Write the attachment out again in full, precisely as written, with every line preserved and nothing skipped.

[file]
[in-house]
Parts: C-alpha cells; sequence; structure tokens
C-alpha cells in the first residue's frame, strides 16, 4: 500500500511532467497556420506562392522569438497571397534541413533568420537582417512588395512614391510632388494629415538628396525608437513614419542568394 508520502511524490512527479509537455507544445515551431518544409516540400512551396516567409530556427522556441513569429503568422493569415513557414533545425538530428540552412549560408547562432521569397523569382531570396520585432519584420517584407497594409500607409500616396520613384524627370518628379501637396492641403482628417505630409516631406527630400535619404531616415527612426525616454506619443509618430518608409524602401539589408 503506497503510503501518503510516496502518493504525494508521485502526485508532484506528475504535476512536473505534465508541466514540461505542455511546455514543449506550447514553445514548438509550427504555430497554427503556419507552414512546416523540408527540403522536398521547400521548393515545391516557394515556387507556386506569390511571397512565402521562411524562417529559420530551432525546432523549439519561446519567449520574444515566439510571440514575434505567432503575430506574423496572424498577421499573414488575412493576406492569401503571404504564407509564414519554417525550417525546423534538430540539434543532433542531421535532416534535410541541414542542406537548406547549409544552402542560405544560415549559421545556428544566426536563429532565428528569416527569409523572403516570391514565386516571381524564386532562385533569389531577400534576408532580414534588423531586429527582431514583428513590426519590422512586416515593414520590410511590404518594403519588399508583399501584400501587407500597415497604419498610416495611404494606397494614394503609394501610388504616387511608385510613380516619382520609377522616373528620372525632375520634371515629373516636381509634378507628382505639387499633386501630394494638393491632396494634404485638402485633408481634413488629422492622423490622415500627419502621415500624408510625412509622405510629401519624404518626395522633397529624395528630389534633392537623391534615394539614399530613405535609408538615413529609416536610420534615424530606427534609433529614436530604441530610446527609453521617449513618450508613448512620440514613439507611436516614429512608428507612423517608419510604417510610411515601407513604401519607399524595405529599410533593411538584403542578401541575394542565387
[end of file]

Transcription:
[in-house]
Parts: C-alpha cells; sequence; structure tokens
C-alpha cells in the first residue's frame, strides 16, 4: 500500500511532467497556420506562392522569438497571397534541413533568420537582417512588395512614391510632388494629415538628396525608437513614419542568394 508520502511524490512527479509537455507544445515551431518544409516540400512551396516567409530556427522556441513569429503568422493569415513557414533545425538530428540552412549560408547562432521569397523569382531570396520585432519584420517584407497594409500607409500616396520613384524627370518628379501637396492641403482628417505630409516631406527630400535619404531616415527612426525616454506619443509618430518608409524602401539589408 503506497503510503501518503510516496502518493504525494508521485502526485508532484506528475504535476512536473505534465508541466514540461505542455511546455514543449506550447514553445514548438509550427504555430497554427503556419507552414512546416523540408527540403522536398521547400521548393515545391516557394515556387507556386506569390511571397512565402521562411524562417529559420530551432525546432523549439519561446519567449520574444515566439510571440514575434505567432503575430506574423496572424498577421499573414488575412493576406492569401503571404504564407509564414519554417525550417525546423534538430540539434543532433542531421535532416534535410541541414542542406537548406547549409544552402542560405544560415549559421545556428544566426536563429532565428528569416527569409523572403516570391514565386516571381524564386532562385533569389531577400534576408532580414534588423531586429527582431514583428513590426519590422512586416515593414520590410511590404518594403519588399508583399501584400501587407500597415497604419498610416495611404494606397494614394503609394501610388504616387511608385510613380516619382520609377522616373528620372525632375520634371515629373516636381509634378507628382505639387499633386501630394494638393491632396494634404485638402485633408481634413488629422492622423490622415500627419502621415500624408510625412509622405510629401519624404518626395522633397529624395528630389534633392537623391534615394539614399530613405535609408538615413529609416536610420534615424530606427534609433529614436530604441530610446527609453521617449513618450508613448512620440514613439507611436516614429512608428507612423517608419510604417510610411515601407513604401519607399524595405529599410533593411538584403542578401541575394542565387